One_consciousness

what good would it do letting a psychopath out on the street? I can’t use the word person for such monster. I hope he suicides in jail.

1 ( +3 / -2 )

The Wrong message to criminals and child abusers again and again, 10 years is a cake walk.

0 ( +1 / -1 )

Too many people fail to understand that the punishment not only reflects the crime done but also the society that punishes the criminal.

-1 ( +1 / -2 )

Matsubara left him in a running shower with the temperature set as high as 75 C.

But Sakaguchi (established) that it could not be said Matsubara was aware of the risk to the young child's life.

This cretin was surely aware of the risk of leaving a little boy in 75C water.

There’s no justice for murdered children in this country.

-1 ( +0 / -1 )

餓死鬼Today 06:51 am JST

What did the guy think would happen? The boy would be fine and all potty trained after a 75 C shower?

Let's think of the points in his favor. Though he would have to be on the ignorant side of things for this to be true, but the temperature is less than 100 degrees, and it is not impossible for someone to be unaware that burns are possible at a mere 70-80 degrees - thinking it is merely "hot" rather than "scalding". The fact that skin damage that covers over half the body are more than what it can compensate for may also be news to him.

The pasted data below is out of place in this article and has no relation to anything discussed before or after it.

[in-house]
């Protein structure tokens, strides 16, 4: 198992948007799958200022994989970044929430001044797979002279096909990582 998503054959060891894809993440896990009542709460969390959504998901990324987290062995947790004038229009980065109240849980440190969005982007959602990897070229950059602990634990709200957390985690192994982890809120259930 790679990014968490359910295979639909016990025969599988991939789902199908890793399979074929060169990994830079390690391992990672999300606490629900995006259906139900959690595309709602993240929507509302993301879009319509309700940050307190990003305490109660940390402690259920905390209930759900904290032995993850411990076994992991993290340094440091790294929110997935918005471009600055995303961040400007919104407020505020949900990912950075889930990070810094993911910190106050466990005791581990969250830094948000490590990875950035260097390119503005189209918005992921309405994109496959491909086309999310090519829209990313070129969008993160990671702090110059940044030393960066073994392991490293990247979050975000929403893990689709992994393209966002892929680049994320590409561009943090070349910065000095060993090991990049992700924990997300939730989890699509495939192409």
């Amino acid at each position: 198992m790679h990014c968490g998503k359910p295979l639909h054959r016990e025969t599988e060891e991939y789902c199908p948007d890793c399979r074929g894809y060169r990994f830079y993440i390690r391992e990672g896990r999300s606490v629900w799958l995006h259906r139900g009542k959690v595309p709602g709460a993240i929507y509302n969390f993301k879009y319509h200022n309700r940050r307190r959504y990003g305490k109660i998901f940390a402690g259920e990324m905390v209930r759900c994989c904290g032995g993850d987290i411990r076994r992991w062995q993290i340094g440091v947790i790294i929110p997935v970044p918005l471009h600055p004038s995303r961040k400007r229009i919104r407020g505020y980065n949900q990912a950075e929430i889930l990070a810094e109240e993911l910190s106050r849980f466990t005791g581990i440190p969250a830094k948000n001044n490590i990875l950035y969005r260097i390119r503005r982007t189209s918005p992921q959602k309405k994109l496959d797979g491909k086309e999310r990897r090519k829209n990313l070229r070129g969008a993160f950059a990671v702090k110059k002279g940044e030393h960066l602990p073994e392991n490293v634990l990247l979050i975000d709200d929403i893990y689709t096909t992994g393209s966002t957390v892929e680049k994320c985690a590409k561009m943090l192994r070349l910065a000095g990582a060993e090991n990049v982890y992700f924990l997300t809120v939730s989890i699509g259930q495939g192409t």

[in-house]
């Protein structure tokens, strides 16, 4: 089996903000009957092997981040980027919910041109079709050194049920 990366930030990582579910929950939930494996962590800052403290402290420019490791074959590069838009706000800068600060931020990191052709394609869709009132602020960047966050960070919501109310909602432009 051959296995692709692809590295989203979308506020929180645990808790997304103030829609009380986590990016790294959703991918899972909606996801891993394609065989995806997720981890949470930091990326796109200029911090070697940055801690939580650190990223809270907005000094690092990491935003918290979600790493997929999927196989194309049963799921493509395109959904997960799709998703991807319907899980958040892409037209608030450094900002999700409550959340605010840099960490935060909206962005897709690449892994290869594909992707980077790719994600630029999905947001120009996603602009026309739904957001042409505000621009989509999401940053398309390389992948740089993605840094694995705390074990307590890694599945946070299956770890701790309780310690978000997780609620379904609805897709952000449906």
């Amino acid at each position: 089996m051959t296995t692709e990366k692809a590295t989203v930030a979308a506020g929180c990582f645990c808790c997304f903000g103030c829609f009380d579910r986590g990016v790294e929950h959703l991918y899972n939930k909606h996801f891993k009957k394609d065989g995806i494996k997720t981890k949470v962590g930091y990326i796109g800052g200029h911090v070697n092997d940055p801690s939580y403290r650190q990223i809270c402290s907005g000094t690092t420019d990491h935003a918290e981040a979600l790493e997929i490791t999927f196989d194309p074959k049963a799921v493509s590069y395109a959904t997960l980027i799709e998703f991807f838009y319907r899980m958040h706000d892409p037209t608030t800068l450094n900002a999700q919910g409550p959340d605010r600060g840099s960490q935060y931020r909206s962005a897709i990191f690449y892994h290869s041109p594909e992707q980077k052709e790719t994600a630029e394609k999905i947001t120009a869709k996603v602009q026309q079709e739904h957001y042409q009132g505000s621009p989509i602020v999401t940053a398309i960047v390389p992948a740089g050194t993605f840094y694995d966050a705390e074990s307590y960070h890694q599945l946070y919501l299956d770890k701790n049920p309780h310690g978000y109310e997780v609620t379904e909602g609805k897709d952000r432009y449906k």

Larr FlintToday 08:20 am JST

10 years for boiling a 3yo kiddo in the bathtub is a joke.

He wasn't "boiled" - boiling is to raise the water temperature to 100 degrees, so it begins evaporating at a high speed. That's one reason he wasn't convicted of murder. The penalty he received is well within what is customary for Continental Law systems, though less than what a Common Law man is accustomed to.

SpeedToday 08:56 am JST

I'm actually surprised he didn't get the weak seven year sentence one usually gets in Japan for killing your own children. Should've gotten fifty to life.

There's no such thing as a "50-year" sentence in Japan. Once you are above 15 years or so, the jump is to "life".

@opheliajadefeldtToday 11:03 am JST

No one here knows his real intentions, he says it was not intentional.

Which means the onus is on the prosecutor to prove that intention beyond reasonable doubt.

I will only add that, had he held his hand in the shower water before placing his son there, he would have been well aware that the water was too hot.

It goes beyond that. He clearly intends to punish the child, so inflicting pain is purposive (a.k.a. direct intent). He probably also had indirect intent on inflicting a degree of injury. However, neither of these link to the thought that the water is hot enough to be fatal. If you beat someone with a stick, you directly intend to inflict pain and are indifferent to injury, but that doesn't mean you want or don't care for his life.